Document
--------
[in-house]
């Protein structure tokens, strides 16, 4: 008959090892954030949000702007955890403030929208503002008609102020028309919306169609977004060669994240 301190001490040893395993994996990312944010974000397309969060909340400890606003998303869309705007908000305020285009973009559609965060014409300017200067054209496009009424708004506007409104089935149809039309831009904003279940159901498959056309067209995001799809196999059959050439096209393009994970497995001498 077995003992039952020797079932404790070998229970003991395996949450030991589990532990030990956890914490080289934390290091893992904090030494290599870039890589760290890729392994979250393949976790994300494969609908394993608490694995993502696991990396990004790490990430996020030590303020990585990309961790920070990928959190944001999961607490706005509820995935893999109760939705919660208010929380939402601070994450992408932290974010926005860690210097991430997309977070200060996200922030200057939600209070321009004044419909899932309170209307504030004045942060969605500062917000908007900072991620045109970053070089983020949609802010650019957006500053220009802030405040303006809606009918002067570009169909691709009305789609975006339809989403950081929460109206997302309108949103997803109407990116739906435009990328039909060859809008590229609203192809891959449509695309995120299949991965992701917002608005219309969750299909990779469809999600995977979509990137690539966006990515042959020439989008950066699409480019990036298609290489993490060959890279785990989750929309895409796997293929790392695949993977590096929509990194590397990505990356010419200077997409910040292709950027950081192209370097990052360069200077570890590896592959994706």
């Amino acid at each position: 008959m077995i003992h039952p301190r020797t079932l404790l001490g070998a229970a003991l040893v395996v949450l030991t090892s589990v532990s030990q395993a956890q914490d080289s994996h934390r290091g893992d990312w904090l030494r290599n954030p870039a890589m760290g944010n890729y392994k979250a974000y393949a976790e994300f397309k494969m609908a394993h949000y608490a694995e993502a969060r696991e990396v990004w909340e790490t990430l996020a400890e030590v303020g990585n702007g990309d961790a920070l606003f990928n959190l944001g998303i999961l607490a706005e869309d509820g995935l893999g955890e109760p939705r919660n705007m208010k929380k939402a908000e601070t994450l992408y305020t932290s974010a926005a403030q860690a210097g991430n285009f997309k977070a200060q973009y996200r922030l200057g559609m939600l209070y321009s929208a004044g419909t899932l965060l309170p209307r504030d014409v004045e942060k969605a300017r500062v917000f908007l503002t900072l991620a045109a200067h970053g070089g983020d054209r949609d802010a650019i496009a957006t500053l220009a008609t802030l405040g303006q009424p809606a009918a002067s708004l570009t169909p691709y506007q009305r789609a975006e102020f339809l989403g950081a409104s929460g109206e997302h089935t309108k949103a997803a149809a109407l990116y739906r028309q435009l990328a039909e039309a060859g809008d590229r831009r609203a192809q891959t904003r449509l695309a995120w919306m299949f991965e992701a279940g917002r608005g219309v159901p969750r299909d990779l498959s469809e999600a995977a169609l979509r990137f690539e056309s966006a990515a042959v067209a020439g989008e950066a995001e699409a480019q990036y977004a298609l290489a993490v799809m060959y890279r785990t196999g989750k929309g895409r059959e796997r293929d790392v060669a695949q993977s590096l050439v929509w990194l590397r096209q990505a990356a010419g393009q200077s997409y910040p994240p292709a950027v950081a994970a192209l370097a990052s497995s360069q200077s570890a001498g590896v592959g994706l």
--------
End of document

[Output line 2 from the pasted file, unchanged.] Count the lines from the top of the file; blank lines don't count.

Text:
């Protein structure tokens, strides 16, 4: 008959090892954030949000702007955890403030929208503002008609102020028309919306169609977004060669994240 301190001490040893395993994996990312944010974000397309969060909340400890606003998303869309705007908000305020285009973009559609965060014409300017200067054209496009009424708004506007409104089935149809039309831009904003279940159901498959056309067209995001799809196999059959050439096209393009994970497995001498 077995003992039952020797079932404790070998229970003991395996949450030991589990532990030990956890914490080289934390290091893992904090030494290599870039890589760290890729392994979250393949976790994300494969609908394993608490694995993502696991990396990004790490990430996020030590303020990585990309961790920070990928959190944001999961607490706005509820995935893999109760939705919660208010929380939402601070994450992408932290974010926005860690210097991430997309977070200060996200922030200057939600209070321009004044419909899932309170209307504030004045942060969605500062917000908007900072991620045109970053070089983020949609802010650019957006500053220009802030405040303006809606009918002067570009169909691709009305789609975006339809989403950081929460109206997302309108949103997803109407990116739906435009990328039909060859809008590229609203192809891959449509695309995120299949991965992701917002608005219309969750299909990779469809999600995977979509990137690539966006990515042959020439989008950066699409480019990036298609290489993490060959890279785990989750929309895409796997293929790392695949993977590096929509990194590397990505990356010419200077997409910040292709950027950081192209370097990052360069200077570890590896592959994706």